BASKETBALL superstar Lauren Jackson will be back on the Border on Monday to launch a campaign to raise $2 million to support treatment and services delivered by the new Albury Wodonga Regional Cancer Centre.
Jackson is the patron of the Albury Wodonga Regional Cancer Centre Trust Fund, established to raise money to buy specialised equipment, support services, cancer research and professional development for medical personnel at the centre.
Construction of the centre is due to be finished in October 2015.
Trust fund chairwoman Di Thomas said the campaign launch would see the unveiling of the trust fund prospectus and website, as well as a call to “raise the banners” to encourage corporate, community and individual donations towards an initial $2 million fund-raising target.
Jackson said she was passionate about the quality of life enjoyed by Border residents and proud to be the trust fund patron.
“The fund will allow both individual and corporate donors to give their support to a facility that will allow cancer patients to remain within their own communities and close to the support of family and friends when they need them the most,” she said.
Ms Thomas said since the announcement the federal government would provide $65 million to build the cancer centre, the trust fund and Albury Wodonga Health had continued to receive donations from all sectors of the community supporting the establishment of a wellness centre, the purchase of specialised technology and research.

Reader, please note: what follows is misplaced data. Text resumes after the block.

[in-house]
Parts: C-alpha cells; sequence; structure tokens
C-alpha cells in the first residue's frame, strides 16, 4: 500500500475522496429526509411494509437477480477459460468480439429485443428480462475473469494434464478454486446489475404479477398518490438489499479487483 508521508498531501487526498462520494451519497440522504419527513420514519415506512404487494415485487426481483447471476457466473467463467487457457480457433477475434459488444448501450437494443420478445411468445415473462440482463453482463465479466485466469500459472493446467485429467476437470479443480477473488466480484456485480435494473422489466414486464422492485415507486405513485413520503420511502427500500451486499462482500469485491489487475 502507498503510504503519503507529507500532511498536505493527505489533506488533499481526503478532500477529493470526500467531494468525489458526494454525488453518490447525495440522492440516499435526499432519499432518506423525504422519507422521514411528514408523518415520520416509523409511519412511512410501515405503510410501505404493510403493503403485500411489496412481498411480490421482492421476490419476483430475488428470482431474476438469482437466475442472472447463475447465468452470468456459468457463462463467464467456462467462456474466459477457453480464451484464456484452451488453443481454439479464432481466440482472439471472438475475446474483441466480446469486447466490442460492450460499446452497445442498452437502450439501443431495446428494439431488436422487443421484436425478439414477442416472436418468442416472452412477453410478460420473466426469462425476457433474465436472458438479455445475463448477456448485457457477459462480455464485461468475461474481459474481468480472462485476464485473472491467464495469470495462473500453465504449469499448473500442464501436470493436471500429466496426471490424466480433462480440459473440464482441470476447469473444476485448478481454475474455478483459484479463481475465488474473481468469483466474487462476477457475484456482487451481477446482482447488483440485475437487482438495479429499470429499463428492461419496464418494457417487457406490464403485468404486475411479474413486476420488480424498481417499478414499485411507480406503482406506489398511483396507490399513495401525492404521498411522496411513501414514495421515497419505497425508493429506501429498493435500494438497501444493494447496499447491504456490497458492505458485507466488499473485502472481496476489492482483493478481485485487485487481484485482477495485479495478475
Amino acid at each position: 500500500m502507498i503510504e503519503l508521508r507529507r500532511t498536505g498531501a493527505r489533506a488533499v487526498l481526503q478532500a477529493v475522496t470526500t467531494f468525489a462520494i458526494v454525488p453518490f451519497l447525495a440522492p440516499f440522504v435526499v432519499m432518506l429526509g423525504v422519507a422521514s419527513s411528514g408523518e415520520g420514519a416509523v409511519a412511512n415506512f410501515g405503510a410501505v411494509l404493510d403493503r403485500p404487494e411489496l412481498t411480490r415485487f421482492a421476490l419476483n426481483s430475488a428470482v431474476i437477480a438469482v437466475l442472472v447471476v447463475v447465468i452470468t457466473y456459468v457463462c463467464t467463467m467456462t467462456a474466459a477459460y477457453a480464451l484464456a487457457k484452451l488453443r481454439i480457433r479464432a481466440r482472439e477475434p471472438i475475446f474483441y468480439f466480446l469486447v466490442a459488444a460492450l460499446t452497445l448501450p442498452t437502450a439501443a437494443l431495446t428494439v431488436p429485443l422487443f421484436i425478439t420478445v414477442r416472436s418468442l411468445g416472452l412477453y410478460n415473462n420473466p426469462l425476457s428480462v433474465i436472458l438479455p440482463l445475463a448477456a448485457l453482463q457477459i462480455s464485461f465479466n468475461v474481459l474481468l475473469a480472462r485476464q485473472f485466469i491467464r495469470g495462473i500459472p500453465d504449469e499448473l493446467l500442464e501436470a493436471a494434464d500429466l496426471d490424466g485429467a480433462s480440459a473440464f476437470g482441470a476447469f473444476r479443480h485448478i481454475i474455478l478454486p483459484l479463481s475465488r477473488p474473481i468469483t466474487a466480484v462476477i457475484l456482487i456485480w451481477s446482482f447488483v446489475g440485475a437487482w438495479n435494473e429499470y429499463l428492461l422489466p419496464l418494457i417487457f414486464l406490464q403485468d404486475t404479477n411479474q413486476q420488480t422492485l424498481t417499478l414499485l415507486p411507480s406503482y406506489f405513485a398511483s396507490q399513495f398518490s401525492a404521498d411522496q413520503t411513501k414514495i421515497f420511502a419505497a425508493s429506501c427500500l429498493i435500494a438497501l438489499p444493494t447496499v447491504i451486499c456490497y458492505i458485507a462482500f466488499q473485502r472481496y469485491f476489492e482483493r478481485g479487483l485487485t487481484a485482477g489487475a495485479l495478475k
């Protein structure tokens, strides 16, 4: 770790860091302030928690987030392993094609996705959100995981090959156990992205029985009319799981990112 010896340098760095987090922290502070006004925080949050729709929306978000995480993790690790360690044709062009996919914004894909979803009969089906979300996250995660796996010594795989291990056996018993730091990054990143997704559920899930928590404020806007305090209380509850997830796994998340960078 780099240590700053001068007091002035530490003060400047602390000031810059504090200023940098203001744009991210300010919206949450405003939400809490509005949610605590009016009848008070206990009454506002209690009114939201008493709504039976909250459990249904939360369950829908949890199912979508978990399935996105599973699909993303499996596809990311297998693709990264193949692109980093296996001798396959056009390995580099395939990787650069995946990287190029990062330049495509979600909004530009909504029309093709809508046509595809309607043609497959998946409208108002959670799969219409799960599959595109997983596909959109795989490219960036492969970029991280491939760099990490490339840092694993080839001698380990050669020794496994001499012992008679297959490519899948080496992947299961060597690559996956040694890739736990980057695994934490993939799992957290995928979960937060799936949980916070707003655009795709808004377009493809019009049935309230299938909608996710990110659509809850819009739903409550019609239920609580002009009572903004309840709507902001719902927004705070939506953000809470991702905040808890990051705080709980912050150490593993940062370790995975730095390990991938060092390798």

Monday’s launch will include a handover to the trust fund of donations held by Albury Wodonga Health, as well as money raised at events hosted by Rotary, Probus and the Westpac Bank Albury.
Albury Wodonga Health project officer Greg Pearl said most of the excavation for the new centre had been completed at the site adjacent to the Albury hospital.
Mr Pearl said walls and floors were being precast off-site and by late April-early May, the public would begin to see the building’s ground and first floors take shape at its western end as excavation for radiation bunkers was completed at the eastern end.
“Overall, progress is good,” he said.
“We are aiming for completion date of October 1, 2015 and expecting the centre to be functional by the end of 2015 but certainly no later than early 2016.”
Mr Pearl said there were ongoing discussions about the operation of services at the new centre that will bring together public and private cancer care in the one facility.